Advertising
Advertising

4 Tech Tips to Keep Ahead of the Game for New Entrepreneurs

4 Tech Tips to Keep Ahead of the Game for New Entrepreneurs

    Thinking about starting a business or trying to make some cash out of the web? Technology can enable people and it can just as easily distract. We’ve got a few tips for you to consider to cut down on those distractions and costs and get more done, more efficiently and more effectively.

    These tips all center on one thing: technology, whether it involves a specific device or just the way you use tech, computers and the internet in general. Enjoy.

    Save time with Skype

    It’s becoming increasingly common advice: swap an expensive phone plan for a cheap – or free, if you do things right – Skype solution. And it’s true. You can save a whole heck of a lot of money thanks to Skype and solutions like it.

    Advertising

    But while most people are talking about the money you can save, I think there’s something better for entrepreneurs to get out of Skype. The combination of instant messaging and VoIP allows you to control your communication methods better than any old phone line. Can’t or don’t want to take a call? It’s certainly not worth breaking your concentration if you’re on a roll.

    With Skype you can divert incoming calls to instant messaging and deal with requests and questions at a time of your own choosing. Corresponding via text allows you to focus on a main task while you take their message. But for those who prefer to talk by voice, deferring the call is still a good idea.

    Most calls take a while to get to the point; time that, even if minute from a perspective of quantification, is taking your mind further from the tasks and issues that you need to deal with. Shifting the mental gears is a time-expensive task. Filtering calls through instant messaging means the pretext for the call has been set and you can get right to the point and back to work.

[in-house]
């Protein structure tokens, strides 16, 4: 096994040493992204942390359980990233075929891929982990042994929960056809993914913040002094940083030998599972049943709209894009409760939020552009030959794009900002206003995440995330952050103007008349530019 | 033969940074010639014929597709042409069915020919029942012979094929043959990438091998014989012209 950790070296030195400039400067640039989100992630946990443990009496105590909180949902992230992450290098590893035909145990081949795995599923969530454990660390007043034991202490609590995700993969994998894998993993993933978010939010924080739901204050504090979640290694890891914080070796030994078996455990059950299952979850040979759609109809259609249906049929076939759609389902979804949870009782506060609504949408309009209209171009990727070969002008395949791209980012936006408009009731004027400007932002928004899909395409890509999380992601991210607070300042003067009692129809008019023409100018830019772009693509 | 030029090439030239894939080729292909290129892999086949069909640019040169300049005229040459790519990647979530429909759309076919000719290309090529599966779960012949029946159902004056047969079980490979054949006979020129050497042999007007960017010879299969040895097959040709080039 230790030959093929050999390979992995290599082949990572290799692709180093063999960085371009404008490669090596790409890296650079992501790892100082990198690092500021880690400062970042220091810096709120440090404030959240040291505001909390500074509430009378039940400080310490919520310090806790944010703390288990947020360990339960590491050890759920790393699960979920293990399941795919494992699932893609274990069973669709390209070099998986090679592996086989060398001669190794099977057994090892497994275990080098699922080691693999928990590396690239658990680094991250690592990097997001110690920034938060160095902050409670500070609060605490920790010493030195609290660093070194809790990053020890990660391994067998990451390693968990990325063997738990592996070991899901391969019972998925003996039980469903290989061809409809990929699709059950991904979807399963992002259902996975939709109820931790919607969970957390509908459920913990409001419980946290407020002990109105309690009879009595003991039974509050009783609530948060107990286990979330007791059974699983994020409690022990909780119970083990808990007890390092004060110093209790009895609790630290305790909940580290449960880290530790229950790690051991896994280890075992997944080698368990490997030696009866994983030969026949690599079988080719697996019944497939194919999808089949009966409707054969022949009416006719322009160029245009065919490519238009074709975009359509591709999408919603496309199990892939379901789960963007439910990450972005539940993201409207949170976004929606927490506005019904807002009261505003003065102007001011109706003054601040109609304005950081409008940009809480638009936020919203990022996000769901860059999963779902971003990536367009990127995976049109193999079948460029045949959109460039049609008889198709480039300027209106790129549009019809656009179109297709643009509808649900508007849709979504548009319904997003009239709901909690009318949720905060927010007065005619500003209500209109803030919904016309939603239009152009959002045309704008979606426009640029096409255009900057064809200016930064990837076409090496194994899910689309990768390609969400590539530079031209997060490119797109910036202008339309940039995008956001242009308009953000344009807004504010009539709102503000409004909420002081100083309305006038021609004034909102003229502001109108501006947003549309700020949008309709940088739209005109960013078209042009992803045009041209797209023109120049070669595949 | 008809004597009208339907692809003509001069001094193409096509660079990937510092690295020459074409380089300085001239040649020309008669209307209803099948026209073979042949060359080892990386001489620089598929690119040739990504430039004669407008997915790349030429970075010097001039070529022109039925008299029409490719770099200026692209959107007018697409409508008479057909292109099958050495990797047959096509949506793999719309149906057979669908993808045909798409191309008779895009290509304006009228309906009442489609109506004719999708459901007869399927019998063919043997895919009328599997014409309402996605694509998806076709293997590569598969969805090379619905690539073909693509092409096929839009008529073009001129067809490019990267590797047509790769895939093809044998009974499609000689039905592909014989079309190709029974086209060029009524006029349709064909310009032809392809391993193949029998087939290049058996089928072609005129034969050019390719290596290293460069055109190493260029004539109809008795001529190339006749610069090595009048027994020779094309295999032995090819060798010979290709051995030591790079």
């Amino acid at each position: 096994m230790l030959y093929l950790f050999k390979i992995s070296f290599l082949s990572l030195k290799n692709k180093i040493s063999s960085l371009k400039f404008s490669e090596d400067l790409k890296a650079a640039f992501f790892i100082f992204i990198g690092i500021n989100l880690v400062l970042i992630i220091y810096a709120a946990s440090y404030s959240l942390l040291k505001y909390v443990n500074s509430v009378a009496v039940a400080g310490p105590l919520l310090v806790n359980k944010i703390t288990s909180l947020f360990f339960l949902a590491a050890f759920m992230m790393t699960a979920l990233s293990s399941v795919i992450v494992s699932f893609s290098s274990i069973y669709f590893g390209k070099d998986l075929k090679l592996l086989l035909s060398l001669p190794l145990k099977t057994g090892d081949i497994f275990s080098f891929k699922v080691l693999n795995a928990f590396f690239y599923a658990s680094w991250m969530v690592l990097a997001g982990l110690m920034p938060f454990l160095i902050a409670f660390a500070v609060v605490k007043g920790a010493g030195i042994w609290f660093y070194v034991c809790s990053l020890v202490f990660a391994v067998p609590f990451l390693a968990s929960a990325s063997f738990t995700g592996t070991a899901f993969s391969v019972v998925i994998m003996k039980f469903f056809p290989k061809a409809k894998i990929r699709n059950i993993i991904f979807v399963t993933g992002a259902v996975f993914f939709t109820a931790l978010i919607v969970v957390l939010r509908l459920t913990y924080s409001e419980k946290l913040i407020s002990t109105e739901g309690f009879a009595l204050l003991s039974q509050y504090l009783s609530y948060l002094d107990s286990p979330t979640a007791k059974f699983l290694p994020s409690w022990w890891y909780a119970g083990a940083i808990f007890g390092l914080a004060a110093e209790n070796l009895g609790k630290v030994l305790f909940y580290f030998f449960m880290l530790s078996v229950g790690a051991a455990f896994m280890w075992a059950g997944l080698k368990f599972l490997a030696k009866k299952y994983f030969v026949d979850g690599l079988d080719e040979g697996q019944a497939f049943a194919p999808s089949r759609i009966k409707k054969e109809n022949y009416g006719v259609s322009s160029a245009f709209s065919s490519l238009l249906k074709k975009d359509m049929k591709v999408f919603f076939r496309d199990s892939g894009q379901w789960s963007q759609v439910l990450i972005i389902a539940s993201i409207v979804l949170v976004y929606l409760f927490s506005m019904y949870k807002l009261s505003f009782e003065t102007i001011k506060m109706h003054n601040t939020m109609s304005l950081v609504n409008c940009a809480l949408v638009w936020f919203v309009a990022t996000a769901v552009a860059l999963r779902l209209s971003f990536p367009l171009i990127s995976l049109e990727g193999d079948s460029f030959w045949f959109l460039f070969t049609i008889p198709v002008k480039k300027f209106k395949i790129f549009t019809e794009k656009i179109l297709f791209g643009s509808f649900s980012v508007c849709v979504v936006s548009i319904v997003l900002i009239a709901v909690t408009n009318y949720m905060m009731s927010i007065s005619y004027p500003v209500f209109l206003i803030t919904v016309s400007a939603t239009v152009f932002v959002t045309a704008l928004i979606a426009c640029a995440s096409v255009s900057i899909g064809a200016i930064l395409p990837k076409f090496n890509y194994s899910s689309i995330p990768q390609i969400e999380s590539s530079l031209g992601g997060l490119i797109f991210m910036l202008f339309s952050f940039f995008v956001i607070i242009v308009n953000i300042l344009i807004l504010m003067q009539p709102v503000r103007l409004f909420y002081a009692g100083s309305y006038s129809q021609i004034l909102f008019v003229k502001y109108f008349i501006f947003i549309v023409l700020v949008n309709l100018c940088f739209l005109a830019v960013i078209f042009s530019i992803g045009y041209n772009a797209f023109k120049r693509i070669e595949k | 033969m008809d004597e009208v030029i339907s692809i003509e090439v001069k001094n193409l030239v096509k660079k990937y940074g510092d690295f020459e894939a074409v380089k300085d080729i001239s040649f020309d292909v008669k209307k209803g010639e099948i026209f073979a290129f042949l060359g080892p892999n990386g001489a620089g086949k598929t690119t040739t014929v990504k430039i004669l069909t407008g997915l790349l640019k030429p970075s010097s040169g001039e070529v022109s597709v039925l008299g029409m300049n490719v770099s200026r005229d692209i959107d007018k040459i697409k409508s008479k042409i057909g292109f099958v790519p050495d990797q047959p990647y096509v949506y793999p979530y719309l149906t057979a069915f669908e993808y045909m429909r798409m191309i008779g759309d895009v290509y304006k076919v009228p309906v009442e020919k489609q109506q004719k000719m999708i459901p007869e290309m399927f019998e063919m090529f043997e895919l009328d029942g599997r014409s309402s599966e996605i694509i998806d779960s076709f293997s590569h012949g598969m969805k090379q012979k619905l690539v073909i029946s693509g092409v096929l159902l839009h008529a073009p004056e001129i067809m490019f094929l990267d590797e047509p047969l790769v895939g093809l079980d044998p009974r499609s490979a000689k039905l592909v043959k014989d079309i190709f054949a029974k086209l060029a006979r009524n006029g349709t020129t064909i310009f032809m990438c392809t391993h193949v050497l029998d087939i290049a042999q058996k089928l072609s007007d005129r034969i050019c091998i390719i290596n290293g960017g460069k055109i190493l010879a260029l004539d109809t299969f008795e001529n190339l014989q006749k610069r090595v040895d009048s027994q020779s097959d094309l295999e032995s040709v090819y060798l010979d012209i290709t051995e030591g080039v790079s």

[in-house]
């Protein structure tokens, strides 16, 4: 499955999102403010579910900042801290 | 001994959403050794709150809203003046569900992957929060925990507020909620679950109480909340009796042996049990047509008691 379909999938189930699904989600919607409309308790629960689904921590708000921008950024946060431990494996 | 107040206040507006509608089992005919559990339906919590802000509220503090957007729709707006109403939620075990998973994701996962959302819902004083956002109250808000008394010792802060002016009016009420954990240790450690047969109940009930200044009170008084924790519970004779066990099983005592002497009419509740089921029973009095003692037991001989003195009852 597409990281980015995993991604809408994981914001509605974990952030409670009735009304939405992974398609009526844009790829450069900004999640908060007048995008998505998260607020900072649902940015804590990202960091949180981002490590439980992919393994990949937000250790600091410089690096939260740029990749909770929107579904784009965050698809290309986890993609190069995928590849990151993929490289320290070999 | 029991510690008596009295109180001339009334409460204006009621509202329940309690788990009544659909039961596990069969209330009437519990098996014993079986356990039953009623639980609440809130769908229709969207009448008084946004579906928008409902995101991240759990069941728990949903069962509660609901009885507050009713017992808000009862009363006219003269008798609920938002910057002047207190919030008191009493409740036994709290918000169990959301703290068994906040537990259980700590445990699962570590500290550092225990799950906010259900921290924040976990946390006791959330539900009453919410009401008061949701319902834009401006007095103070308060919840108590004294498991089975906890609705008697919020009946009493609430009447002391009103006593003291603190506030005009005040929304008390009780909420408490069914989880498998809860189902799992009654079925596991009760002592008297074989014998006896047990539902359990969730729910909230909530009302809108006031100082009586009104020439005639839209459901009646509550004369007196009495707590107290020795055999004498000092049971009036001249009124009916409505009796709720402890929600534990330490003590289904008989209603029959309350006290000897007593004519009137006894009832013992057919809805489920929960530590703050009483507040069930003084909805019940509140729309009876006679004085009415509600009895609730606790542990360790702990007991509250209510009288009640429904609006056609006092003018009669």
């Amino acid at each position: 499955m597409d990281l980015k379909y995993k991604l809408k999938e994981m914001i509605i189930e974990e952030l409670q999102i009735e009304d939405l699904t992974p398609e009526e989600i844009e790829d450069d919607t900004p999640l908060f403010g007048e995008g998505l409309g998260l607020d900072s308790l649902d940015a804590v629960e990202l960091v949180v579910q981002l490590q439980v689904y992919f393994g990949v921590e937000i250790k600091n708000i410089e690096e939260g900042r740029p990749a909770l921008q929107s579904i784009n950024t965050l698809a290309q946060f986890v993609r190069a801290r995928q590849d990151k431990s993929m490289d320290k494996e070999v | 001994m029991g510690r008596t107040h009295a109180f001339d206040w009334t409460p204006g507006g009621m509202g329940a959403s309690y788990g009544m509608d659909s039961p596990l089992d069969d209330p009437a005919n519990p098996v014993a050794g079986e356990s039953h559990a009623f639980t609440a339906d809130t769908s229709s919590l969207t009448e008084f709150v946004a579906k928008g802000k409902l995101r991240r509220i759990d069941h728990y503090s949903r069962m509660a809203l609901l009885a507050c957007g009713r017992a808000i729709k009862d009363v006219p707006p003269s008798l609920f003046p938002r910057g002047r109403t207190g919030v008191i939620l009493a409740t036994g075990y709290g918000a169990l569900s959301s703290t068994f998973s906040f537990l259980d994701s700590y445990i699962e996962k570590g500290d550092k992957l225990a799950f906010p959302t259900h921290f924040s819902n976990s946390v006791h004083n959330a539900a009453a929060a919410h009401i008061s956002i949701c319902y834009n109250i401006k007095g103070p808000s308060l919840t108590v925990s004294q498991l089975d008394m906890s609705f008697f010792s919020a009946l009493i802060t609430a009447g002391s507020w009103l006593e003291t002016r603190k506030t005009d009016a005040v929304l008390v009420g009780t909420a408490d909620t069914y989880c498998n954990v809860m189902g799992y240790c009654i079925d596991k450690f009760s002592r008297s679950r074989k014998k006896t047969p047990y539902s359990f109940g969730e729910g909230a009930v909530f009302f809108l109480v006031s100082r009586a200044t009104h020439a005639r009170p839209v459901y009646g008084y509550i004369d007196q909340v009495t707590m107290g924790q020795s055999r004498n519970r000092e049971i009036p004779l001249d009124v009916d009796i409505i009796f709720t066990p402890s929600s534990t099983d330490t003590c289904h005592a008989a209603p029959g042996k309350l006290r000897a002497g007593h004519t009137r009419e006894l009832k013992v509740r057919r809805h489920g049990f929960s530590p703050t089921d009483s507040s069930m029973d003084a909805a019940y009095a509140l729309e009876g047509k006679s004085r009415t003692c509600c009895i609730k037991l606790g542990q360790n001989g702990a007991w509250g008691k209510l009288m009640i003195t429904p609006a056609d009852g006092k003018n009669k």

I personally prefer to communicate via text because it’s swift and doesn’t use as much attention quota.

    Advertising

    Install a GPS Unit

    Install a GPS unit in your car or grab a PDA phone that has this handy technology built in. If you go the PDA route, make sure you get a mount for it installed in the car you’re most likely to use for business purposes. When you’re starting a business, you want – need – to deliver the best impression for potential, more established business partners. While being punctual is just something that all people need to do no matter what their level of experience or degree of establishment is, you don’t have a reputation to precede you and need to go the extra mile to develop one.

    By using GPS you guarantee that you won’t get lost, late and end up irking the other party, or even having the meeting canceled. Any technology that enables you to respect the time of others as fiercely as you defend your own is a good one.

    Get a Virtual Assistant

    So hiring a VA isn’t really tech, but it has the word “virtual” in it, right? The topic of virtual assistants has crawled its way into this article because you can free up hours of your time that would’ve been spent at the computer beforehand.

    Depending on who you talk to, virtual assistants can be hired from as little as $5 an hour and you can have them take care of a whole range of things:

    Advertising

    • Monitor your emails and only send you those that need personal attention. You should set up another email account such as assistant@yourname.com and direct correspondence there, rather than giving anyone access to your own account.
    • Send standard form emails for you – fielding the same questions from customers, despite having a FAQ that covers them? You don’t need to cut and paste your standard “Have you checked our FAQ?” letter to them all when there’s a virtual assistant assigned to the task.
    • Research topics you need to be informed on, write or speak about.
    • Manage your calendar appointments and contacts, so that you don’t lose upwards of an hour each day just planning it.

    And there are about half a million other things you can delegate if you sit down and brainstorm the topic. This is the best investment you can make in technology – freeing up the time you have to spend with it (even if that just gives you more time to spend with it in less menial ways).

    Create a News Filter

    Keeping informed takes up huge chunks of time for some people. The most popular methods of dealing with information are the least efficient.

    The first thing you can do is see how much of the information you consume truly is important. For instance, let’s say that you’re the typical web-worker or online entrepreneur and you’ve subscribed to a whole bunch of feeds relevant to your field. You keep up with these feeds because if you don’t, you’ll miss something really important, but in between those occasional high-priority stories, how many are you consuming that aren’t important ‘just in case’ or ‘just because’ they’re there?